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Hospitals who have changed

New cross hospital

Last year, in 2023, New Cross Hospital at Wolverhampton implemented our embroidered theatre hats into their operating theatre department.


“The new hats create a strong sense of identity for those wearing them and have already contributed to improved teamworking within the department, plus the reusable caps provide added comfort and wearability during the working day.


We also hope by including our names on hats this will help to reduce anxiety in nervous patients as knowing the name of the person looking after them should support with building stronger relationships, while also helping them have a better understanding of who is looking after them.”

Dr Meenu Netke, Clinical Sustainability Lead for The Royal Wolverhampton NHS Trust (RWT)

New Cross doctors wearing named hats

Royal Liverpool

"The theatre environment is a complex one where we interact with different team members all the time, all of whom work towards one goal: patient safety and the provision of safe patient care”. The use of reusable named theatre caps with roles on, enables better communication to provide this and since our Anaesthetists have been wearing their own caps, they have noticed an improvement in this".

Patients also know who they are interacting with, which allays their anxiety and improves their experience. There is better team engagement and it allows team members to work together. Also, the environmental benefits are a massive bonus for us all.

Royal Liverpool doctors wearing named hats

Other comments from staff included the following:

“Very comfortable”

“The biggest difference I noticed was on Monday when people addressed me by my name a lot more than usual”.

“The team huddle is all well and good in the morning, but I don’t remember everyone’s names and if we had named caps for everyone that would be great”.

“It’s a good idea and helps to identify who is who”.

“Double thumbs up, comfortable and environmentally friendly and in scenarios where we may be working with different teams i.e., in resus, on arrests on the ward etc, it improves communication”.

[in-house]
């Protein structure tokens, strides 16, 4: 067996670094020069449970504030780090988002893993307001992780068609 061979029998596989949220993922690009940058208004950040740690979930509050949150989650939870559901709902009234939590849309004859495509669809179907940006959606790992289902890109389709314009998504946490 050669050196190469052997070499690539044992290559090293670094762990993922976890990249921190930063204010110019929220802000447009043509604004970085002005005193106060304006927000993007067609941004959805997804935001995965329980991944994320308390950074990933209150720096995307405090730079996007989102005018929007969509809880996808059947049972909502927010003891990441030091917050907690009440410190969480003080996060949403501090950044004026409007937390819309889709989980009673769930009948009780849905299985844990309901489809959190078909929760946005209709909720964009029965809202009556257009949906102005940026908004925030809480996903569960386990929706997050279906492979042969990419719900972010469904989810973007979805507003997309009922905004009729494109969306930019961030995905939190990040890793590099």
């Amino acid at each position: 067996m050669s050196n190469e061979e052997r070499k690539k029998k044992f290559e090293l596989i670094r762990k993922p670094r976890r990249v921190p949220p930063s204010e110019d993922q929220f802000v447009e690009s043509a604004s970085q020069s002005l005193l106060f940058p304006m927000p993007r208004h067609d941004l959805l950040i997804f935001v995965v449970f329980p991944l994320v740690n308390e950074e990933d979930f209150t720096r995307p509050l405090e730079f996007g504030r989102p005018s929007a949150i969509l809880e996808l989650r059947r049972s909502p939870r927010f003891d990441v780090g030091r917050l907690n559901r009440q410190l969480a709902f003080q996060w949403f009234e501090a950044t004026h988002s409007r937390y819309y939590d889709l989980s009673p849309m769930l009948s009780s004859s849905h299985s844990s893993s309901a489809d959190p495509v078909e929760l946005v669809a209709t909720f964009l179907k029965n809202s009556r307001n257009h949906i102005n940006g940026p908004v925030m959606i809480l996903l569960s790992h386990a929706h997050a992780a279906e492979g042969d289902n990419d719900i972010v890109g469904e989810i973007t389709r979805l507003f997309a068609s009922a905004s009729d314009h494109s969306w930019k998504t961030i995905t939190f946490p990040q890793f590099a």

“They are really comfortable and it’s nice to be called out by name”.

“They are definitely a good thing; we immediately know who is who”.

“They look smart as part of our uniform on top of our otherwise casual suit. The caps create a feeling of a unified workforce, representing the roles within the department.".

“It gives you an identity outside the theatre where your role is sometimes unknown to many”.

“It enables clear communication, especially in emergencies where timing is key to communicate with specific individuals and calling by name is important”.

“In theatre we work with different members and staff from other areas and the named caps reduces the tension of being unfamiliar with your team, not to mention the reduction in waste is brilliant and goes alongside our other efforts to recycle”.

Royal Liverpool doctors wearing named hats

Fife hospital

“The colourful hats brighten up the department. Surgeons and patients appreciate the fact that these include the medics’ names and abbreviated roles, for example ODP or ODSW.


 ​It has been seen as a great communication tool and patients look to our hats and will say our names.We work over two sites, so because of the mixing of staff it is very valuable to see who people are.


Because of COVID we now wear masks/visors,  so it is hard to recognise staff. The hats are great at identifying who people are”.​Lindsay Quinn,


Fife Hospital, December 2020. 

Fife Hospital doctors wearing named hats


Walsgrave introduced named hats in 2019. Linda Comyns outlined the impact the hats have had: 

"We have been wearing them for nearly a year now and, although it has been a big change for staff, it is proving a success all round and is definitely a big improvement regarding communication and safety. 


In an emergency situation you can see at a glance who can do what role”.

Waslgrave hospital doctors wearing named hats
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